The following is a guest post by Pooky Amsterdam.
Dear Chip and Dan,
I read, with interest, your article at Slate.com titled “Why Second Life Failed.” Me? I run a successful media enterprise in Second Life and produce award winning videos using the very cost and time effective 360 degree views of this graphical engine. I meet people from all over the globe, work, converse and laugh with them while doing incredible things. I do not have a blue tail (Though some of my best friends have tails) but I have a Chanel style wardrobe to die for.
I’d like to respond to a number of points that you made in your piece. You wrote:
“You—sitting right there, reading this article—you’re an avatar in Second Life. You work a Second Life job, earning Linden dollars. You have blue hair and a serpentine tail, and you’re dating an androgynous digital skateboarder named Rikki. Also, you are a ninja. Life is great.”
So far so good. Next, you wrote:
“At least, that’s the way things were supposed to unfold. In 2006, the future was Second Life. Business Week put Second Life on the cover. American Apparel, Dell, and Reebok, among many others, rushed to build virtual storefronts.”
That a company would build a store and not put anyone in it is bad planning. No company in their right mind would build a store in the physical world and leave it unstaffed. Just as in the physical world, this is a space and location. It’s virtual yes, but to succeed you still must know where and to whom you are selling. That there are businesses which make over a million dollars in Second Life is a testimony to what happens when you know your customers. Stiletto Moody made over a million USD last year selling virtual shoes.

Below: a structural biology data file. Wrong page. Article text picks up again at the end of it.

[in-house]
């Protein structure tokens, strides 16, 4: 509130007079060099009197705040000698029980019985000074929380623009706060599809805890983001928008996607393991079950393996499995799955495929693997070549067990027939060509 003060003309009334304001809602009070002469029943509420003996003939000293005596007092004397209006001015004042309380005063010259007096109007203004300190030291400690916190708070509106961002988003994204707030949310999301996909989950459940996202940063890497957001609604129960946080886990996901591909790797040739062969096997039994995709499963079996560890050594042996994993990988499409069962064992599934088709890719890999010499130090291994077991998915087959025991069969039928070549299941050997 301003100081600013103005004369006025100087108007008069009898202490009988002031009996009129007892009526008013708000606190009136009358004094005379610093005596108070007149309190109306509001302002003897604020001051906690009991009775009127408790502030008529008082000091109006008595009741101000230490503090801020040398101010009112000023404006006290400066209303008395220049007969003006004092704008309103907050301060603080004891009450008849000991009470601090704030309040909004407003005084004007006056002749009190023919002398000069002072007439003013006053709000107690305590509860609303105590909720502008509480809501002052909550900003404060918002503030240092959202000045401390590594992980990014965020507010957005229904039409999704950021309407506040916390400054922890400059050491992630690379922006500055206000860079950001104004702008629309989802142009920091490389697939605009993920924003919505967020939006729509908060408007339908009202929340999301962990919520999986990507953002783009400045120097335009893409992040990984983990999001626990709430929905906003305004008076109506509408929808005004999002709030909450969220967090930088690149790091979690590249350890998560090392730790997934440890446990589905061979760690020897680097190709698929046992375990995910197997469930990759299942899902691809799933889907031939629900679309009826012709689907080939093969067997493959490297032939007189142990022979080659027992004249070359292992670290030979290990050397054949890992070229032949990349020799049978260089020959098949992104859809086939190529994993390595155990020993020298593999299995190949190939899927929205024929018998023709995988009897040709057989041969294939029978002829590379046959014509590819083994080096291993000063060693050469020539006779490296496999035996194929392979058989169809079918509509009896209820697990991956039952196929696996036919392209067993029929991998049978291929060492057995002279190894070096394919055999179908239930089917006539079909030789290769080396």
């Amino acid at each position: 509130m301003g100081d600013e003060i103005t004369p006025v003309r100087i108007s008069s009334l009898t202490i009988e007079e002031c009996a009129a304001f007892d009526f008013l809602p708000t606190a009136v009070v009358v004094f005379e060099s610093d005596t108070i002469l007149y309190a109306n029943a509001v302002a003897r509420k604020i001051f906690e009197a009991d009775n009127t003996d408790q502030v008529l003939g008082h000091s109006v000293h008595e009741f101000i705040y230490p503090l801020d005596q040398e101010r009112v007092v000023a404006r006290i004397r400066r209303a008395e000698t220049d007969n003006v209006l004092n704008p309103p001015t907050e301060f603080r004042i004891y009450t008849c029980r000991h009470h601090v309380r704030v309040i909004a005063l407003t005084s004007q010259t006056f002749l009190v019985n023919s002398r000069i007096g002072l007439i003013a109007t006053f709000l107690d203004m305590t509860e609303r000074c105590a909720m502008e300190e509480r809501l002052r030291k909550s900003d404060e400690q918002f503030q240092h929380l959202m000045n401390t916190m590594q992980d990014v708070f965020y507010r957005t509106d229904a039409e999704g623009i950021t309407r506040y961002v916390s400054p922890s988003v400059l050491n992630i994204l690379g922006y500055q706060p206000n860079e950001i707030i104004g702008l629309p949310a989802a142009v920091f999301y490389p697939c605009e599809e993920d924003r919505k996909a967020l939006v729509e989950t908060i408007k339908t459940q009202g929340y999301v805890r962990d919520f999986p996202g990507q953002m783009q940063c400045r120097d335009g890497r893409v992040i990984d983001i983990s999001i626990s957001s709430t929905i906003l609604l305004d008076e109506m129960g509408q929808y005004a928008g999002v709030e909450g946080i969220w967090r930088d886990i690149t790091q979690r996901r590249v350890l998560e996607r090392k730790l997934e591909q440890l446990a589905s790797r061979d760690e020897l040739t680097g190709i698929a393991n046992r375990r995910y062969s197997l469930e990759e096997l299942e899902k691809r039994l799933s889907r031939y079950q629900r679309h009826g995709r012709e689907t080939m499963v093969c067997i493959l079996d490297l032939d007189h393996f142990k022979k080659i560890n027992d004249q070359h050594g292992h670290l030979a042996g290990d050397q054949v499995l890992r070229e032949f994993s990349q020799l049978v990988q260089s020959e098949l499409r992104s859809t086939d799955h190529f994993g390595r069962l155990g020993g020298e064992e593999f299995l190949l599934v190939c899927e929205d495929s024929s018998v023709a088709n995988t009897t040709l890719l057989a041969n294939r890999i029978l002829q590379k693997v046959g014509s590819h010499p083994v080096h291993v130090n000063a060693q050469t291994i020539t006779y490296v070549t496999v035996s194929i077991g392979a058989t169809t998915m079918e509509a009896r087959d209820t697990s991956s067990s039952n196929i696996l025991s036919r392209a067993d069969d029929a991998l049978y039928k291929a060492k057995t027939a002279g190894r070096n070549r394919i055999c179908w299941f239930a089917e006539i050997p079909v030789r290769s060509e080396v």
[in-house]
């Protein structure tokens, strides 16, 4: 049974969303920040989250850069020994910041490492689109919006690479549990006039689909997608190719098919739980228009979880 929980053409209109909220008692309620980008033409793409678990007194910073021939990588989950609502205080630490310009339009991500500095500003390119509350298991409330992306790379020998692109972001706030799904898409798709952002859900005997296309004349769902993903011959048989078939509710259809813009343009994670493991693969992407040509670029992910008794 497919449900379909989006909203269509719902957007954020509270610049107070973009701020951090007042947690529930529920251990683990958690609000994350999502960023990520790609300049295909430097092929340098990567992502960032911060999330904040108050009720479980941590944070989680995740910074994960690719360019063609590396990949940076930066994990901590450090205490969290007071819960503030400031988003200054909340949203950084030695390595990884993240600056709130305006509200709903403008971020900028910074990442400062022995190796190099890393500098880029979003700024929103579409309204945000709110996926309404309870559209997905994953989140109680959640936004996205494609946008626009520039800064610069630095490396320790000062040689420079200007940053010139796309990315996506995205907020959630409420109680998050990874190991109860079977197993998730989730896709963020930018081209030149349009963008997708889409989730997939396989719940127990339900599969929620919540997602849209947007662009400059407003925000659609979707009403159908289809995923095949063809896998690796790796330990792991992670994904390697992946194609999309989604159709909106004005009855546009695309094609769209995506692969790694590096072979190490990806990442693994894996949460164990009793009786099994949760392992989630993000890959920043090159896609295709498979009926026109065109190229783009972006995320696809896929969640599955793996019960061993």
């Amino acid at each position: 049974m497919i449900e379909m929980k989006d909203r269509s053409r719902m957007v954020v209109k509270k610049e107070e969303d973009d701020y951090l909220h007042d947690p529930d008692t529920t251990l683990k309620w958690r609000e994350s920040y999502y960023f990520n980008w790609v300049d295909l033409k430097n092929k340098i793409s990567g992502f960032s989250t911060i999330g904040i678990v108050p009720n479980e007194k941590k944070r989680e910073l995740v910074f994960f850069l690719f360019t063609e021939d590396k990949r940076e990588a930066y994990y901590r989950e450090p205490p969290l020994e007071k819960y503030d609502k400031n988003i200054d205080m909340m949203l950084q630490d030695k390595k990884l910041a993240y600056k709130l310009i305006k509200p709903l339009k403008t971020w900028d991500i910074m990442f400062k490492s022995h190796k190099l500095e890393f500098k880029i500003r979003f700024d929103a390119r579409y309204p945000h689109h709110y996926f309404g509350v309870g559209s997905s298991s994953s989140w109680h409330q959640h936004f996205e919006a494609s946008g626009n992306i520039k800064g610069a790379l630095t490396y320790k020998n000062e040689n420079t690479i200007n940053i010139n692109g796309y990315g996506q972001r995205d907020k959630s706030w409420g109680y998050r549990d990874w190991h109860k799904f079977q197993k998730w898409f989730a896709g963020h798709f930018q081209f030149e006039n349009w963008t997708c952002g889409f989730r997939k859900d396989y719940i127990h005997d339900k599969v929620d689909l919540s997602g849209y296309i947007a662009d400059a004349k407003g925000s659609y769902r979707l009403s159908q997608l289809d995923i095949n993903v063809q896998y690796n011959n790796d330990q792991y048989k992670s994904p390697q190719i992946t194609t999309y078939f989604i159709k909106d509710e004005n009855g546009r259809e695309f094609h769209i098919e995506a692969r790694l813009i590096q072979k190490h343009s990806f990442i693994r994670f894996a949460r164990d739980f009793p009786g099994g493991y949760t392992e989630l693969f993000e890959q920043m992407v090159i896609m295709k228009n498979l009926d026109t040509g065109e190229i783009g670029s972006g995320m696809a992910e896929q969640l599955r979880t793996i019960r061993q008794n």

Did Second Life fail – or did the business fail? There is a difference. Failure of the platform this is not, this is a failure of the business to understand their customers, and therefore their business. It was also a fault of consultants who overcharged and gave an incomplete picture of the business model. For in truth, it is how you handle your business after your location is built, no matter where it is, that determines your success or failure.
Let’s say, you went to China, did not speak the language, hired experts who said they would get you a store somewhere and you would make money, but actually no one bought anything (okay you had no Chinese speaking sales help in the store, but these experts said you didn’t need anyone there!) The shop is a failure – is it China’s fault? Did China just fail your business? Or did you have lousy advice and a translator who didn’t really know the language? Oh go ahead and blame China, it will make you feel better.